​Sewanee Village: Thoughts on Housing

by Leslie Lytle, Messenger Staff Writer
At the April Sewanee Village update meeting Special Assistant to the Vice-Chancellor Frank Gladu focused the discussion on housing. Of the Sewanee Village Plan’s five priority projects—narrowing the U.S. Highway 41A intersection, a grocery-type market, relocating the University bookstore to downtown, a village green, and housing—“Housing is the most challenging,” Gladu said. “It presents the most variables and had the highest demand.”
“Apartments and multi-family homes are something we’re missing,” Gladu stressed. It makes sense to “build what we have none of.” The plan calls for apartments on the top two stories of the grocery-type market and on the upper stories of other retail buildings proposed for the same tract. Another tract is earmarked for multi-family units such as duplexes and row houses.
“The question is what variety of housing we’ll decide to create. I think the slam-dunk is bedroom and studio apartments,” Gladu said.
Gladu also acknowledged a possible need for more single family homes in the downtown area. There are only two undeveloped lots left in Parson’s Green, according to Gladu, and the downtown plan only identifies three lots for single-family homes.
A tract earmarked for single-family cottage court style housing “has gone through many redesigns” to address drainage issues, Gladu said. “We’re now looking at building at the rear of the lot where the house used to be located.”
Gladu also suggested the possibility of working with the planner to release lots outside the downtown area. Plans call for only single-family homes in the area of the Sewanee Village outside downtown. Groupings of lots with conveniently located utilities would offer less expensive options to both individuals wanting to build and to developers who might want to build four or five homes, Gladu pointed out. He speculated that the rule allowing only University employees to build might be relaxed as is the case in Parson’s Green where permanent residents are allowed to build, but not second-home owners.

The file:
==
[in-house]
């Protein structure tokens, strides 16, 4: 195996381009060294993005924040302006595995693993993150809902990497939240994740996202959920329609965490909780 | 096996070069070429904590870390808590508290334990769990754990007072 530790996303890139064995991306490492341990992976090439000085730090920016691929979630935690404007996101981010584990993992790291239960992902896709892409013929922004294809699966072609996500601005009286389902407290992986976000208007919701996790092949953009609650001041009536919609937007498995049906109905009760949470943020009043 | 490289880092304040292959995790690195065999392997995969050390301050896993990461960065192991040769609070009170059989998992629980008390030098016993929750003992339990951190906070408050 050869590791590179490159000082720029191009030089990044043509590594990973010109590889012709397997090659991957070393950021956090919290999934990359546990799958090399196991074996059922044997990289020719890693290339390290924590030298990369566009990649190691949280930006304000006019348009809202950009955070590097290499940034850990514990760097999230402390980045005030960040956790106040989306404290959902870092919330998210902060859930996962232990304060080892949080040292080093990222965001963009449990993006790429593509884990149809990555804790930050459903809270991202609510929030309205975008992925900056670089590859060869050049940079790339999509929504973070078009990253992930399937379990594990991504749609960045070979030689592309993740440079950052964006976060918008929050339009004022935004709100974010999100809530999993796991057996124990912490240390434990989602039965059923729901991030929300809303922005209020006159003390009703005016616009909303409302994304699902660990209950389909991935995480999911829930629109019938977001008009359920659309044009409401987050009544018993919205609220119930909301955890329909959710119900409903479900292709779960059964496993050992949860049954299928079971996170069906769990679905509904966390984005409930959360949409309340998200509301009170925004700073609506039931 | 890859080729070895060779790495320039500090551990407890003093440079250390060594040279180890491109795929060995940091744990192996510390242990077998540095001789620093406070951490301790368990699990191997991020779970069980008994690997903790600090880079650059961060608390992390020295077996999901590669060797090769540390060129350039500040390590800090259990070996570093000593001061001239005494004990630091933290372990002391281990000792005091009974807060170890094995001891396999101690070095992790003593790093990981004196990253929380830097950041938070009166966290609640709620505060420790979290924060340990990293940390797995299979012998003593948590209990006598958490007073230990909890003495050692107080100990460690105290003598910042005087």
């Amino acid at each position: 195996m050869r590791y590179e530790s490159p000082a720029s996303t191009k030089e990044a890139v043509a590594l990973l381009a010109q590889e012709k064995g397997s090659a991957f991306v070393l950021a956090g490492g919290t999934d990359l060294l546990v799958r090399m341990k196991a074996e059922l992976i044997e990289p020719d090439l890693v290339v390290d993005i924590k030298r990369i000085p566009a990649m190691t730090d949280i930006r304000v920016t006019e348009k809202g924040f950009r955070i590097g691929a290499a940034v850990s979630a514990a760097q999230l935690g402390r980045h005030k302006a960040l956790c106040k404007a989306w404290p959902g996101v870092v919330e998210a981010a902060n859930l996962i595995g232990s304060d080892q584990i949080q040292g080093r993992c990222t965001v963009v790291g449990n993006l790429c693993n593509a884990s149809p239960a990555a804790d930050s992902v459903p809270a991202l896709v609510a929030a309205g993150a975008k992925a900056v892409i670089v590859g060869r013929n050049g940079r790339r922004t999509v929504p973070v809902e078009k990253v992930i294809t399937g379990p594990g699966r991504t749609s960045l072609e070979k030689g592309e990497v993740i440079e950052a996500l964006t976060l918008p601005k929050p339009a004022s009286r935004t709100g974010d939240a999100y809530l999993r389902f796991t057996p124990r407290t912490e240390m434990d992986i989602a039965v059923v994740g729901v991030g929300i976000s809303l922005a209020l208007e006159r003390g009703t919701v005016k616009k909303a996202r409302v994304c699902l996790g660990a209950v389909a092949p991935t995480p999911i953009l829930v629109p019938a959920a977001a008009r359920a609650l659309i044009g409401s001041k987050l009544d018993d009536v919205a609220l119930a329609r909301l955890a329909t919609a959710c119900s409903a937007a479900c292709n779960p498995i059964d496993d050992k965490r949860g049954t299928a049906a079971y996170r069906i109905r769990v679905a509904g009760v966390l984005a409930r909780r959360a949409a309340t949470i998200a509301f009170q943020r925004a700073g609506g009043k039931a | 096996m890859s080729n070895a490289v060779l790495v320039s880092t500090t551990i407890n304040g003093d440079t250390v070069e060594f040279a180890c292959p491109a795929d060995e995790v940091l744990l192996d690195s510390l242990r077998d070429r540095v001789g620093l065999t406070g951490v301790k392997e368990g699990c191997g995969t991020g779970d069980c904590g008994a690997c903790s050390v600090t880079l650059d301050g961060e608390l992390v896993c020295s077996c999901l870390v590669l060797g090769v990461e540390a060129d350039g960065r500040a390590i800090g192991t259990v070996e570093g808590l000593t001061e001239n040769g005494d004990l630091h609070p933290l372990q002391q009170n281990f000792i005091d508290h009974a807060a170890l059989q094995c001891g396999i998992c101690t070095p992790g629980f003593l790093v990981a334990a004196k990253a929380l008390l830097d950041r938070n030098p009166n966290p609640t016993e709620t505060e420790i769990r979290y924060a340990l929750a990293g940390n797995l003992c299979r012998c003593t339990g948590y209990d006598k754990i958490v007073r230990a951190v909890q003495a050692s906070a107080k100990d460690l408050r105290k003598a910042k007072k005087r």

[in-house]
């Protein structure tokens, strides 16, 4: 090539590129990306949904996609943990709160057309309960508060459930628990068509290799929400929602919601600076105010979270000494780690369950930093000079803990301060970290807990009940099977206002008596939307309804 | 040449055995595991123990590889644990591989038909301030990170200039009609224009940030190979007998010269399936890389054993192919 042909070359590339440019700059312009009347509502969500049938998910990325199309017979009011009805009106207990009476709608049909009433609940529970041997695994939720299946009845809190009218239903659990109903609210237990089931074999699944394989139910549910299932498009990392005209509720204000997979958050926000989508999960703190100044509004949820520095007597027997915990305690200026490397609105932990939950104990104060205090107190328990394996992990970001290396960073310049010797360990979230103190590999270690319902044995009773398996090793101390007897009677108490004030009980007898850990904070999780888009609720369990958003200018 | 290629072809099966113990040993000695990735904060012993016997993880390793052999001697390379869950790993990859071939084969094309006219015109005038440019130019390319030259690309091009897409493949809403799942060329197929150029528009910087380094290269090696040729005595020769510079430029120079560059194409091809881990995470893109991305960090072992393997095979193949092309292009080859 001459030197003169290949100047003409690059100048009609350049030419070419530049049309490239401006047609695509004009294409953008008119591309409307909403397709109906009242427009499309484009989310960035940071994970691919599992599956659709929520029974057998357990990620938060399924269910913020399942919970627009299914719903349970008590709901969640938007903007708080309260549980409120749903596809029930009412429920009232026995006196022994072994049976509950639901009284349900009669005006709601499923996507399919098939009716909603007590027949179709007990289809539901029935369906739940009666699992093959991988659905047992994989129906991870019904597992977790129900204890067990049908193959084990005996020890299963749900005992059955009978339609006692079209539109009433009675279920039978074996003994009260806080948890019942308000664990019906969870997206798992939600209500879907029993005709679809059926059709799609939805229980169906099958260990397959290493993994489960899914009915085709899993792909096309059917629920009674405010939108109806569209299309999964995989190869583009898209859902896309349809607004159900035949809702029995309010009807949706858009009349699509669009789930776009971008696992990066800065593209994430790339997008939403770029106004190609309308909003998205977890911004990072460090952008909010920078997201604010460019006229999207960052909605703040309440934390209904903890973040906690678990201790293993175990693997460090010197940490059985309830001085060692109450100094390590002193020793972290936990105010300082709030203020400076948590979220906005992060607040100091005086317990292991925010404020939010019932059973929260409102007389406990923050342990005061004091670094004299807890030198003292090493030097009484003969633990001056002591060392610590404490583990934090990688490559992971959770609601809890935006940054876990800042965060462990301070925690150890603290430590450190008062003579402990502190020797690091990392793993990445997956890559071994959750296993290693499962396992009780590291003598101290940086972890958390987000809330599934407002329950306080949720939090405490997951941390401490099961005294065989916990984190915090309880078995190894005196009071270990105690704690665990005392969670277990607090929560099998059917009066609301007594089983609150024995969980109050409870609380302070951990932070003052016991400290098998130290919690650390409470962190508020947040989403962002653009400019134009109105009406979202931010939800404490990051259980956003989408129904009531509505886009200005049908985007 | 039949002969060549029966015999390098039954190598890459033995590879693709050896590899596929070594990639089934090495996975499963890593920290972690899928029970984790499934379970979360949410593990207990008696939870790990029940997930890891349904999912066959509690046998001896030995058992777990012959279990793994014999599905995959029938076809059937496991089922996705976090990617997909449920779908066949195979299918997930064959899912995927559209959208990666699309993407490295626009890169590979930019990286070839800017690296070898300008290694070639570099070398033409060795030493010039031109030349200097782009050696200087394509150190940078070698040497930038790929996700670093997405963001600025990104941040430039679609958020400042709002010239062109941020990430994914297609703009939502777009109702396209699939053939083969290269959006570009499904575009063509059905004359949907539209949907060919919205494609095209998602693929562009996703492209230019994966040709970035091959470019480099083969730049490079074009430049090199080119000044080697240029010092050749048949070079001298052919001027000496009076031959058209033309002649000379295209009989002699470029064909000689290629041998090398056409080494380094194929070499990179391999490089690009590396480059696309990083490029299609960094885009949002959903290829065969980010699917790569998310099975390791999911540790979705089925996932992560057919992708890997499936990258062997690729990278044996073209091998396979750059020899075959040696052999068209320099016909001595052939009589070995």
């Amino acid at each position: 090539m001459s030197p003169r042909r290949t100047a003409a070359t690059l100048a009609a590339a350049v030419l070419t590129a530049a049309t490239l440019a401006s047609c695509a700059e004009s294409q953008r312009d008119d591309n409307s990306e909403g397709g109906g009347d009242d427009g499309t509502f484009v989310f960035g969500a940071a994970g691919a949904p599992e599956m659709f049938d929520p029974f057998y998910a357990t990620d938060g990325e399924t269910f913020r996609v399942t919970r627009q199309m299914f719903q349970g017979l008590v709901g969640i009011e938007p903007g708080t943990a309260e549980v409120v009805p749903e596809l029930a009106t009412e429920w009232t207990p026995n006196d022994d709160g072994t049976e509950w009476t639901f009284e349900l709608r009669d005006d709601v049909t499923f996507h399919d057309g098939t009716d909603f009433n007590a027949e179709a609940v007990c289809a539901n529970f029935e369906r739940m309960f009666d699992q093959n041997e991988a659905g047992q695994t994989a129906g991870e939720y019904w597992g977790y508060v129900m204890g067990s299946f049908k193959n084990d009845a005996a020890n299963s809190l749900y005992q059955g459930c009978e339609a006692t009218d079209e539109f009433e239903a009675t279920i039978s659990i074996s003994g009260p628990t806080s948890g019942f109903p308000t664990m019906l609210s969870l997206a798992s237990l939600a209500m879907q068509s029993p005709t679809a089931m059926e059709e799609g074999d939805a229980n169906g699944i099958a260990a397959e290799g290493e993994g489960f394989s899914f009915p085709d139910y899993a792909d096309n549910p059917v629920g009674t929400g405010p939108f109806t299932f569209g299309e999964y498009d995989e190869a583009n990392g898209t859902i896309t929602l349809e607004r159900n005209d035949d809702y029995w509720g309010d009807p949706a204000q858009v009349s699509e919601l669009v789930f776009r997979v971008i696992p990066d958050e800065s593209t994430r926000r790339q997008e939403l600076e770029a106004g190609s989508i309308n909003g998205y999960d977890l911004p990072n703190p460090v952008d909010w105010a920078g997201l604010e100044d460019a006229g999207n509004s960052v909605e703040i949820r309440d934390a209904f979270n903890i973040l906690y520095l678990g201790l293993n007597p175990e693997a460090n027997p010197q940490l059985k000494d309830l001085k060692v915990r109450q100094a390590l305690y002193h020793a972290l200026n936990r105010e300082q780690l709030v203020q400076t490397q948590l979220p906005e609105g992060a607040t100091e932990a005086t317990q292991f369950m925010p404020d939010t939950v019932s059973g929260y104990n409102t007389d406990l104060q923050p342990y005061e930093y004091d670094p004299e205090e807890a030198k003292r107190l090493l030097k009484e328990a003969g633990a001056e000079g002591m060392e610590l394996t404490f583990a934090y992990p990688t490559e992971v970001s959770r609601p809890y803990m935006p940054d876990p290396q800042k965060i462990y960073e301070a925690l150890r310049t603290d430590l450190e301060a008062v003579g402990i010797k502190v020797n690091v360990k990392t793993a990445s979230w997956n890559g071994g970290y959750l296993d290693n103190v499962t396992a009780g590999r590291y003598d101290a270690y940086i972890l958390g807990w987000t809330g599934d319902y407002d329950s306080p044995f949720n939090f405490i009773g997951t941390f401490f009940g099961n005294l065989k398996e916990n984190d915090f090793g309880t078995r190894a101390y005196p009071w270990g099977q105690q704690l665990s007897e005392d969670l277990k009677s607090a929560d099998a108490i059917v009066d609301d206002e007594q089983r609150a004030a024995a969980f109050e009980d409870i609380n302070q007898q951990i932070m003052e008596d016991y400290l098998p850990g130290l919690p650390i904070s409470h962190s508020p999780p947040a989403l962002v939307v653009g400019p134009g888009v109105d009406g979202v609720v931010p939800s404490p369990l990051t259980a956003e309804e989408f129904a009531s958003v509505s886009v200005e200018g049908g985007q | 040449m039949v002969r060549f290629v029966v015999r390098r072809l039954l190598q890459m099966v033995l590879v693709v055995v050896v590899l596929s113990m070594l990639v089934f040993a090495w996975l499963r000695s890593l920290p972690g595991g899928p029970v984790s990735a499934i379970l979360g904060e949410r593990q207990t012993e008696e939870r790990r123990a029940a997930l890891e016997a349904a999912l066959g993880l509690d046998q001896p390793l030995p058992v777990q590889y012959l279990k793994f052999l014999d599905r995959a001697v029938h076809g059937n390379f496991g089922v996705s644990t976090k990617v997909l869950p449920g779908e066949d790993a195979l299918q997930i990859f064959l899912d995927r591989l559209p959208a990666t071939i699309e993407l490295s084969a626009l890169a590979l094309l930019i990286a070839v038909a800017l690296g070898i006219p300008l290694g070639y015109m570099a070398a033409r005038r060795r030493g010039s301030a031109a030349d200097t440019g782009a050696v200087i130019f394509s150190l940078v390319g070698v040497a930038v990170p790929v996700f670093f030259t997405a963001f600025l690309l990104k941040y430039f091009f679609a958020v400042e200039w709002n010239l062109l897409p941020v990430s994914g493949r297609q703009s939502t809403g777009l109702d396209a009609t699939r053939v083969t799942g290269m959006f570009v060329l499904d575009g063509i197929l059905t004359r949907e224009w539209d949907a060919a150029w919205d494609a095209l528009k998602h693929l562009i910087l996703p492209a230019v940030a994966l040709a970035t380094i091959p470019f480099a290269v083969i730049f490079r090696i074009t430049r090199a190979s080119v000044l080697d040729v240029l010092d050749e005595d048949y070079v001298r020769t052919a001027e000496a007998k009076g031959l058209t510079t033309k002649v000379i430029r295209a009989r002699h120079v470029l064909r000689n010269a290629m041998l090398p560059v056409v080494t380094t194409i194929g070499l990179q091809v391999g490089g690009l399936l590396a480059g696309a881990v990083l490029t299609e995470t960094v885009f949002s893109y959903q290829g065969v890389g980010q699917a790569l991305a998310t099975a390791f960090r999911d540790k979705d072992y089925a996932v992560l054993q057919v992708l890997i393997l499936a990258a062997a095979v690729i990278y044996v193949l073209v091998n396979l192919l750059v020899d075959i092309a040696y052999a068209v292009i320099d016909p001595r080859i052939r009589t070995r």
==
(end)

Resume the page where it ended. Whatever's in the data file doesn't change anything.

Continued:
Provost Nancy Berner was in the process of reviewing the initial report from the Housing Study Group, Gladu said. He expected Berner to share the findings of the report at the end of April.
According to Gladu, Berner has already acted on one recommendation from the Housing Study Group, allowing University employees currently residing in University rental housing to rent for up to four years instead of just three. Gladu explained the three-year rental policy was instituted to accommodate an influx of new faculty, but that need no longer exists.
“The idea of University rental housing has always been as a transition place until people decide where they want to live more permanently,” Gladu said. The University rents only to employees. The rental policy, like the policy allowing only University employees to build, intends to ensure employees have a place to live.
Gladu compared the University’s experience with rental housing to a roller coaster ride, with demand ranging from extremely high to extremely low “for no rhyme or reason.”
In a discussion about how increasing retail growth depended on not just increasing housing but on attracting visitors, a new resident in the community suggested an RV park as a way to accommodate temporary residents.
Providing an update on other projects, Gladu said a funding gift earmarked for design of the village green will likely result in selection of a landscape architect in the near future. Gladu stressed the Sewanee Market located on the lot proposed for the green couldn’t close until the new grocery was built. Gladu plans to meet with a developer interested in the multi-use grocery-apartment project next week.